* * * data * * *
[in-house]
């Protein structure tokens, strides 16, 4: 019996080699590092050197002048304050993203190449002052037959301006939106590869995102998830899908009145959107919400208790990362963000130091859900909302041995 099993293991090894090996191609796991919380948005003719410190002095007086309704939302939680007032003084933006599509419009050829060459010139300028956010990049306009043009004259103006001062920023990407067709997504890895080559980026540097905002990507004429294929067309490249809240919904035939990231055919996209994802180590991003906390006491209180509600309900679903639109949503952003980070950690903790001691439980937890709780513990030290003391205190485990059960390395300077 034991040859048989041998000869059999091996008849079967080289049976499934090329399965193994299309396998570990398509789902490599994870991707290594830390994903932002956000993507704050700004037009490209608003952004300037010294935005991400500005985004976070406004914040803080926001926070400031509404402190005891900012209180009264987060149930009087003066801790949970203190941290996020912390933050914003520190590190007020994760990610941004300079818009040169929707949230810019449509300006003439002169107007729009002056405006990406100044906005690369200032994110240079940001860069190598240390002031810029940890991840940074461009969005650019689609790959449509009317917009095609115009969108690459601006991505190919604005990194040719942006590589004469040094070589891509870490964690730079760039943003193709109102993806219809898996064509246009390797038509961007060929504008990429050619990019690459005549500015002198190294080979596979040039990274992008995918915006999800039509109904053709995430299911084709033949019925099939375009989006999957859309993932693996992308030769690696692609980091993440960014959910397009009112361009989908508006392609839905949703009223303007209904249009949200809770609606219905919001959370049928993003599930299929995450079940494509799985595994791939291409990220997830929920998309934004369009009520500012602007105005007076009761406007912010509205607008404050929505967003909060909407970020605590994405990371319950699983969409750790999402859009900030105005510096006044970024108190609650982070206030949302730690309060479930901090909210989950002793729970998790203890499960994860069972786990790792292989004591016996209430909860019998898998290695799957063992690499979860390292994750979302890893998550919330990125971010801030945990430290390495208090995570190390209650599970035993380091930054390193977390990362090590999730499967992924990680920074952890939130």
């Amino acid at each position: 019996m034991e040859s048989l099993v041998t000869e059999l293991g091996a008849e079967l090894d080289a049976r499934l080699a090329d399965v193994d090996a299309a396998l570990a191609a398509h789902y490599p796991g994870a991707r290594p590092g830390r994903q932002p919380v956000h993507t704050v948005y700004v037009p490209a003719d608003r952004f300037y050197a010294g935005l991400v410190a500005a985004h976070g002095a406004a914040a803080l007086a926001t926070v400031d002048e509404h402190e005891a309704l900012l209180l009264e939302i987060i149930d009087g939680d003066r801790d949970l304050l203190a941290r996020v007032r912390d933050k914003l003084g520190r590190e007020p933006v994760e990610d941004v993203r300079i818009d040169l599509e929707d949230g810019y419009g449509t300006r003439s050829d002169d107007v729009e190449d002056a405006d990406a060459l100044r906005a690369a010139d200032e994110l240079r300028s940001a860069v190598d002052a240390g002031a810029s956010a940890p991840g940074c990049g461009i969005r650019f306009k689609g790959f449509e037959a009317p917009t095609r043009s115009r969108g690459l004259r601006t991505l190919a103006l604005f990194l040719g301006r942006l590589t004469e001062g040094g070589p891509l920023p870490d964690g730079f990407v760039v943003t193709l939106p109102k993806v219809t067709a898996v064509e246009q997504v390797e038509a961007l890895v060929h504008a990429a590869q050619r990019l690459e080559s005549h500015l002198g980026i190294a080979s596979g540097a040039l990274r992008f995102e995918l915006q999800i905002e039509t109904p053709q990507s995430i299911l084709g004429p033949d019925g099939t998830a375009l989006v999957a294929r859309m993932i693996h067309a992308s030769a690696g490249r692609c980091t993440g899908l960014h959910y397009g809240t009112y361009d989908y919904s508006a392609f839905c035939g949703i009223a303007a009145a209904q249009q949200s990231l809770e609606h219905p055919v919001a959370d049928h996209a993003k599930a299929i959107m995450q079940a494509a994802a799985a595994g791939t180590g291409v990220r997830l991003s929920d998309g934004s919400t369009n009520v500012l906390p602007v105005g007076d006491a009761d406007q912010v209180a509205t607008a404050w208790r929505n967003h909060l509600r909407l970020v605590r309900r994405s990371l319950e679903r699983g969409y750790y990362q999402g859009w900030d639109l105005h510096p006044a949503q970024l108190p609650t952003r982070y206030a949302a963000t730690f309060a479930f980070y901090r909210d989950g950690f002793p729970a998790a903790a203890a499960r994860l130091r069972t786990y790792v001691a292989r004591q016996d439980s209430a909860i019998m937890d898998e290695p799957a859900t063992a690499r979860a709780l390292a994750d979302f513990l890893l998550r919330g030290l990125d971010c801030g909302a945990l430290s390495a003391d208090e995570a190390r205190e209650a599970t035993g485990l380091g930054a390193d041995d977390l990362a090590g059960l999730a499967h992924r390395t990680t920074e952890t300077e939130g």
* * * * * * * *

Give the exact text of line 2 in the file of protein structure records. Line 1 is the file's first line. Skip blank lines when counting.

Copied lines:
């Protein structure tokens, strides 16, 4: 019996080699590092050197002048304050993203190449002052037959301006939106590869995102998830899908009145959107919400208790990362963000130091859900909302041995 099993293991090894090996191609796991919380948005003719410190002095007086309704939302939680007032003084933006599509419009050829060459010139300028956010990049306009043009004259103006001062920023990407067709997504890895080559980026540097905002990507004429294929067309490249809240919904035939990231055919996209994802180590991003906390006491209180509600309900679903639109949503952003980070950690903790001691439980937890709780513990030290003391205190485990059960390395300077 034991040859048989041998000869059999091996008849079967080289049976499934090329399965193994299309396998570990398509789902490599994870991707290594830390994903932002956000993507704050700004037009490209608003952004300037010294935005991400500005985004976070406004914040803080926001926070400031509404402190005891900012209180009264987060149930009087003066801790949970203190941290996020912390933050914003520190590190007020994760990610941004300079818009040169929707949230810019449509300006003439002169107007729009002056405006990406100044906005690369200032994110240079940001860069190598240390002031810029940890991840940074461009969005650019689609790959449509009317917009095609115009969108690459601006991505190919604005990194040719942006590589004469040094070589891509870490964690730079760039943003193709109102993806219809898996064509246009390797038509961007060929504008990429050619990019690459005549500015002198190294080979596979040039990274992008995918915006999800039509109904053709995430299911084709033949019925099939375009989006999957859309993932693996992308030769690696692609980091993440960014959910397009009112361009989908508006392609839905949703009223303007209904249009949200809770609606219905919001959370049928993003599930299929995450079940494509799985595994791939291409990220997830929920998309934004369009009520500012602007105005007076009761406007912010509205607008404050929505967003909060909407970020605590994405990371319950699983969409750790999402859009900030105005510096006044970024108190609650982070206030949302730690309060479930901090909210989950002793729970998790203890499960994860069972786990790792292989004591016996209430909860019998898998290695799957063992690499979860390292994750979302890893998550919330990125971010801030945990430290390495208090995570190390209650599970035993380091930054390193977390990362090590999730499967992924990680920074952890939130």